South African pension manager Alexander Forbes priced its stock market listing in the middle of its marketed range on Friday, raising R3.7 billion in Africa’s second-largest initial public offering (IPO) this year.
The pricing pointed to fairly strong demand when the company listed on the JSE on Thursday, a trader said.
It values the pension fund giant at R9.7bn and allows a group of investors led by buyout firm Actis to exit the company at the top of the market.
Actis and other private equity investors took the pension fund manager private in a R8.2bn deal in 2007, just before the global financial crisis. Since then, South African stocks have recovered to post record highs this year.
“It is probably fair to say there’s no better time like the present to launch an IPO. The top of the equity market is what you’re looking for. That would be the exit point,” said Sasha Naryshkine, a fund manager at Vestact.
It will be Africa’s biggest IPO since Nigerian oil and gas company Seplat raised $540 million (R5.7bn) in a London and Lagos listing in April.
The firm, which also offers life insurance and financial planning, said it sold 496.7 million shares, including 44 million new shares issued to bolster its capital position, at R7.50 each, raising R3.7bn. The offer was priced in the middle of an indicated range of R6.90 to R8.05.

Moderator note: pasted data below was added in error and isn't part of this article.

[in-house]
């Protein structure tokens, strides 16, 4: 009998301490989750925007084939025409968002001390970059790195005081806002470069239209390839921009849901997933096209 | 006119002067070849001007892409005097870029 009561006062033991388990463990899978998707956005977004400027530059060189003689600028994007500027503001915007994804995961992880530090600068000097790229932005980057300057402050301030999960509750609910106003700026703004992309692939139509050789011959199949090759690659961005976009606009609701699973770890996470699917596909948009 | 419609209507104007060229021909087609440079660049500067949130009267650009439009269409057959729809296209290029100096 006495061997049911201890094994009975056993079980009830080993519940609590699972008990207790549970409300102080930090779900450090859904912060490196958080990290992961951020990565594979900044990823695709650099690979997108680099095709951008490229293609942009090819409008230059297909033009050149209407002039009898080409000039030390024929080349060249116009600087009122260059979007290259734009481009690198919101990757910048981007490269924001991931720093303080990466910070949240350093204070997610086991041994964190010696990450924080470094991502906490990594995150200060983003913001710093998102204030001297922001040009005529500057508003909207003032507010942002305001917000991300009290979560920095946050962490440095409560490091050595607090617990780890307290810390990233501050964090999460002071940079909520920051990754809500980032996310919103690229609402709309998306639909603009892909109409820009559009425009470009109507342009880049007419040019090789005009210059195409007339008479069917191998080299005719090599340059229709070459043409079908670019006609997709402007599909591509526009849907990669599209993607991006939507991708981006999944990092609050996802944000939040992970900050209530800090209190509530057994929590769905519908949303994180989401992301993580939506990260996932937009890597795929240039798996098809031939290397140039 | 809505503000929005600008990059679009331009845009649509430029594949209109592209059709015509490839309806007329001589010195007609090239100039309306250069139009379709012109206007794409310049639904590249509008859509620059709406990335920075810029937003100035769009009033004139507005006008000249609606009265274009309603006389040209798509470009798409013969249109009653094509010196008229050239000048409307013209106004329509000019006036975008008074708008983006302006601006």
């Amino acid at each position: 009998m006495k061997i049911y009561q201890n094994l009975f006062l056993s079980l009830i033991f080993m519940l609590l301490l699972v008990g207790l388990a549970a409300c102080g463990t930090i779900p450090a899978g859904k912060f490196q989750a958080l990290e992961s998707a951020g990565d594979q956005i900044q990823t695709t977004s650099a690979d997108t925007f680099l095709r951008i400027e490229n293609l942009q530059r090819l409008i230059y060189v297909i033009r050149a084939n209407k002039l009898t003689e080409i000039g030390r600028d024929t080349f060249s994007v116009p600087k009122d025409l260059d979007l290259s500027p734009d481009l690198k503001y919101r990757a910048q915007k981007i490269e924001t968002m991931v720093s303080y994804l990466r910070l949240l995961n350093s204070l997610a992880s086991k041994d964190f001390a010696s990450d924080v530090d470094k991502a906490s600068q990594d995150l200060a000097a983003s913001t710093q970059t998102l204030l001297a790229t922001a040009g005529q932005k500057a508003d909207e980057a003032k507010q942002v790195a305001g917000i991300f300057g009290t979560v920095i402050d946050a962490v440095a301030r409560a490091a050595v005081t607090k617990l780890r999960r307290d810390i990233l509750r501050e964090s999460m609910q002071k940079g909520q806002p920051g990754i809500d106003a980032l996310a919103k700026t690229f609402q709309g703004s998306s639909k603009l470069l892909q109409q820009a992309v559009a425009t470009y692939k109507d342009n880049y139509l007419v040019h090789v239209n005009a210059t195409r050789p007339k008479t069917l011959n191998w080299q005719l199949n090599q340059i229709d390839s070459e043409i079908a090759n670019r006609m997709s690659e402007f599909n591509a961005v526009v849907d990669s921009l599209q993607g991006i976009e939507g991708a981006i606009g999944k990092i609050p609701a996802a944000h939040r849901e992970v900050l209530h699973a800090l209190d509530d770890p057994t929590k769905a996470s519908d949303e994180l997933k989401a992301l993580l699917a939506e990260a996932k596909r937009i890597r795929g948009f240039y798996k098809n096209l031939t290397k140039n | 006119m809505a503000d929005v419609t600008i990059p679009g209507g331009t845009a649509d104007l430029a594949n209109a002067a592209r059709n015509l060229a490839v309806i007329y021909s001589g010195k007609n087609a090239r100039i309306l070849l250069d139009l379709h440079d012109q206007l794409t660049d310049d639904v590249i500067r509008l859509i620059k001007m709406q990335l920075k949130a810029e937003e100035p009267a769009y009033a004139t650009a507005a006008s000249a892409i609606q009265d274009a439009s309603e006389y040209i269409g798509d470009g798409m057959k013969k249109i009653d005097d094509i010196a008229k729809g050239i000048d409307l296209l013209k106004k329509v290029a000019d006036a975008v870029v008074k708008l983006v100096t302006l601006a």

“The demand is going to be pretty strong because there are few life players in the market and Alexander Forbes is a quality alternative,” said Evan Giannakis, a trader at Imara SP Reid.
The total sale represents 38 percent of the company that was founded more than 75 years ago. Its closest competitors for investors on the JSE will be health insurer Discovery Holdings and life insurer Old Mutual.
Shortly after the listing, Marsh & McLennan, the world’s top insurance broker, is due to become its biggest shareholder with a 34 percent stake. Marsh is due to buy the stake in two tranches at a price linked to the IPO, starting with 14.9 percent when Alexander Forbes lists and the rest shortly after.
After the 2007 buyout, about a third of the firm remained listed in a special entity called Alexander Forbes Preference Share Investments to house the holdings of some investors who did not want to sell.
Alexander Forbes said that stake, which is worth about R2.7bn, would be spun off to existing shareholders, which include fund managers Allan Gray and Stanlib.
Shares in the special purpose entity rallied 6.02 percent to close at R8.75 on Friday, outpacing a 0.6 percent decline on the JSE all share index.
Deutsche Bank, Morgan Stanley and Rand Merchant Bank were the joint bookrunners on the sale. – Reuters